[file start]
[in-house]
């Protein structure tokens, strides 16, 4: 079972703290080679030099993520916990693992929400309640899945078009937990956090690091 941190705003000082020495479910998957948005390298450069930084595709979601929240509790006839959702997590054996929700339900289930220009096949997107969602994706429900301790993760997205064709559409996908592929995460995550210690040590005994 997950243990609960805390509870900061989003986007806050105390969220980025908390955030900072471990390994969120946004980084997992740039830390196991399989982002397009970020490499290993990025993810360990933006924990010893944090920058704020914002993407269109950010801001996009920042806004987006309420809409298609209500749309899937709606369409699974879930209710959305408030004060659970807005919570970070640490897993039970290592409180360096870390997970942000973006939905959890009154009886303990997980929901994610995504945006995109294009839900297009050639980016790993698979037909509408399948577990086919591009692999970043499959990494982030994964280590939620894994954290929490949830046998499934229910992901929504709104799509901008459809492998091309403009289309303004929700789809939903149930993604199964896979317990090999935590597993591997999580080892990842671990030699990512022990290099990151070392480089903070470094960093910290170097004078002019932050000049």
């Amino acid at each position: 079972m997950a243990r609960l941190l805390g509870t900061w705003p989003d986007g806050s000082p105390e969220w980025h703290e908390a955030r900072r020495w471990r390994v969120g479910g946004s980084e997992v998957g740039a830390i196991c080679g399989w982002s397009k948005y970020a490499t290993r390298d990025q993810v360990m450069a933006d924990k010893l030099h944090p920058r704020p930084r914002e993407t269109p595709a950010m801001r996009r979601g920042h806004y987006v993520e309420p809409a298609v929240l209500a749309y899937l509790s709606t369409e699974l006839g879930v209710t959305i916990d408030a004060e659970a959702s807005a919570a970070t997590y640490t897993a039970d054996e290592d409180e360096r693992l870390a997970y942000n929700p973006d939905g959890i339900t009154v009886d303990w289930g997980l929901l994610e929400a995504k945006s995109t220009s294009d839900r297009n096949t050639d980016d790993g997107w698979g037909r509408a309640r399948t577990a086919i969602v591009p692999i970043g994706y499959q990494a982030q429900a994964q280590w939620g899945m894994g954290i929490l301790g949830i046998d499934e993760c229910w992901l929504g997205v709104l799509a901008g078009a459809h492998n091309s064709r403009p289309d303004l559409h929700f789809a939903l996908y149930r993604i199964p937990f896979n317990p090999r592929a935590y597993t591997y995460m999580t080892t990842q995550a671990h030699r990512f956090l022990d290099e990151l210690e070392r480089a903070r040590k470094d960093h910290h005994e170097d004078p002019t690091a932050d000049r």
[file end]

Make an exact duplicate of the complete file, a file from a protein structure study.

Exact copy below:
[in-house]
């Protein structure tokens, strides 16, 4: 079972703290080679030099993520916990693992929400309640899945078009937990956090690091 941190705003000082020495479910998957948005390298450069930084595709979601929240509790006839959702997590054996929700339900289930220009096949997107969602994706429900301790993760997205064709559409996908592929995460995550210690040590005994 997950243990609960805390509870900061989003986007806050105390969220980025908390955030900072471990390994969120946004980084997992740039830390196991399989982002397009970020490499290993990025993810360990933006924990010893944090920058704020914002993407269109950010801001996009920042806004987006309420809409298609209500749309899937709606369409699974879930209710959305408030004060659970807005919570970070640490897993039970290592409180360096870390997970942000973006939905959890009154009886303990997980929901994610995504945006995109294009839900297009050639980016790993698979037909509408399948577990086919591009692999970043499959990494982030994964280590939620894994954290929490949830046998499934229910992901929504709104799509901008459809492998091309403009289309303004929700789809939903149930993604199964896979317990090999935590597993591997999580080892990842671990030699990512022990290099990151070392480089903070470094960093910290170097004078002019932050000049």
């Amino acid at each position: 079972m997950a243990r609960l941190l805390g509870t900061w705003p989003d986007g806050s000082p105390e969220w980025h703290e908390a955030r900072r020495w471990r390994v969120g479910g946004s980084e997992v998957g740039a830390i196991c080679g399989w982002s397009k948005y970020a490499t290993r390298d990025q993810v360990m450069a933006d924990k010893l030099h944090p920058r704020p930084r914002e993407t269109p595709a950010m801001r996009r979601g920042h806004y987006v993520e309420p809409a298609v929240l209500a749309y899937l509790s709606t369409e699974l006839g879930v209710t959305i916990d408030a004060e659970a959702s807005a919570a970070t997590y640490t897993a039970d054996e290592d409180e360096r693992l870390a997970y942000n929700p973006d939905g959890i339900t009154v009886d303990w289930g997980l929901l994610e929400a995504k945006s995109t220009s294009d839900r297009n096949t050639d980016d790993g997107w698979g037909r509408a309640r399948t577990a086919i969602v591009p692999i970043g994706y499959q990494a982030q429900a994964q280590w939620g899945m894994g954290i929490l301790g949830i046998d499934e993760c229910w992901l929504g997205v709104l799509a901008g078009a459809h492998n091309s064709r403009p289309d303004l559409h929700f789809a939903l996908y149930r993604i199964p937990f896979n317990p090999r592929a935590y597993t591997y995460m999580t080892t990842q995550a671990h030699r990512f956090l022990d290099e990151l210690e070392r480089a903070r040590k470094d960093h910290h005994e170097d004078p002019t690091a932050d000049r």